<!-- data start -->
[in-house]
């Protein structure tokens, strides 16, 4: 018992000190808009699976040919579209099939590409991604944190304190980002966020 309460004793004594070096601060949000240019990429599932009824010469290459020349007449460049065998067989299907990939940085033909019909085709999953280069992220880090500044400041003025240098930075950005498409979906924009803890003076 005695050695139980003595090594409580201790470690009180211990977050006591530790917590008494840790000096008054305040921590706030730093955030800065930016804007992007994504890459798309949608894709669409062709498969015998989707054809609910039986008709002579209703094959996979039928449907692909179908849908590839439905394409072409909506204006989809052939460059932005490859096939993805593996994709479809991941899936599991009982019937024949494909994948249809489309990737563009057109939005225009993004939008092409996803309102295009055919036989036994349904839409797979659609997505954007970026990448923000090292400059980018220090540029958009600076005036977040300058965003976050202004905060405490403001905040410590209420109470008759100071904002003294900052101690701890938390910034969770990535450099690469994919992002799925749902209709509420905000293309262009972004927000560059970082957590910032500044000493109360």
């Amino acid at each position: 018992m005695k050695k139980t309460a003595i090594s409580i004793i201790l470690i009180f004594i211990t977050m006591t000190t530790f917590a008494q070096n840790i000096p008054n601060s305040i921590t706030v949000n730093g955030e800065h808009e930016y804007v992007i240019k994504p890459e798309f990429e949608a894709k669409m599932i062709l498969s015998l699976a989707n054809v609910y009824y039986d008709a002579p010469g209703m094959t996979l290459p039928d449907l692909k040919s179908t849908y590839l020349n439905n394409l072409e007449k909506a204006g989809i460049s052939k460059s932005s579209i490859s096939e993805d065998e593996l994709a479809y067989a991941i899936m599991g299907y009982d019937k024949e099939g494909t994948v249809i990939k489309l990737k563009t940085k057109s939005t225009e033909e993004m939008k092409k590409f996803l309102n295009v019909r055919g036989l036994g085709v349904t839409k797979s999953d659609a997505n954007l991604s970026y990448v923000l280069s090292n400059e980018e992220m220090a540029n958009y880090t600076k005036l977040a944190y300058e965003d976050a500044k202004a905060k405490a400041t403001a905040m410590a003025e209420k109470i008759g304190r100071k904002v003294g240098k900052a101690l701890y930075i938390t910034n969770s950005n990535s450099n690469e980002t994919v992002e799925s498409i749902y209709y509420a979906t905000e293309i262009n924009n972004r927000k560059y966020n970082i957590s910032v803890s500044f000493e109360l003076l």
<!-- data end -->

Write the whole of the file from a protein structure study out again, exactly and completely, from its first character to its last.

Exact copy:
[in-house]
């Protein structure tokens, strides 16, 4: 018992000190808009699976040919579209099939590409991604944190304190980002966020 309460004793004594070096601060949000240019990429599932009824010469290459020349007449460049065998067989299907990939940085033909019909085709999953280069992220880090500044400041003025240098930075950005498409979906924009803890003076 005695050695139980003595090594409580201790470690009180211990977050006591530790917590008494840790000096008054305040921590706030730093955030800065930016804007992007994504890459798309949608894709669409062709498969015998989707054809609910039986008709002579209703094959996979039928449907692909179908849908590839439905394409072409909506204006989809052939460059932005490859096939993805593996994709479809991941899936599991009982019937024949494909994948249809489309990737563009057109939005225009993004939008092409996803309102295009055919036989036994349904839409797979659609997505954007970026990448923000090292400059980018220090540029958009600076005036977040300058965003976050202004905060405490403001905040410590209420109470008759100071904002003294900052101690701890938390910034969770990535450099690469994919992002799925749902209709509420905000293309262009972004927000560059970082957590910032500044000493109360």
């Amino acid at each position: 018992m005695k050695k139980t309460a003595i090594s409580i004793i201790l470690i009180f004594i211990t977050m006591t000190t530790f917590a008494q070096n840790i000096p008054n601060s305040i921590t706030v949000n730093g955030e800065h808009e930016y804007v992007i240019k994504p890459e798309f990429e949608a894709k669409m599932i062709l498969s015998l699976a989707n054809v609910y009824y039986d008709a002579p010469g209703m094959t996979l290459p039928d449907l692909k040919s179908t849908y590839l020349n439905n394409l072409e007449k909506a204006g989809i460049s052939k460059s932005s579209i490859s096939e993805d065998e593996l994709a479809y067989a991941i899936m599991g299907y009982d019937k024949e099939g494909t994948v249809i990939k489309l990737k563009t940085k057109s939005t225009e033909e993004m939008k092409k590409f996803l309102n295009v019909r055919g036989l036994g085709v349904t839409k797979s999953d659609a997505n954007l991604s970026y990448v923000l280069s090292n400059e980018e992220m220090a540029n958009y880090t600076k005036l977040a944190y300058e965003d976050a500044k202004a905060k405490a400041t403001a905040m410590a003025e209420k109470i008759g304190r100071k904002v003294g240098k900052a101690l701890y930075i938390t910034n969770s950005n990535s450099n690469e980002t994919v992002e799925s498409i749902y209709y509420a979906t905000e293309i262009n924009n972004r927000k560059y966020n970082i957590s910032v803890s500044f000493e109360l003076l």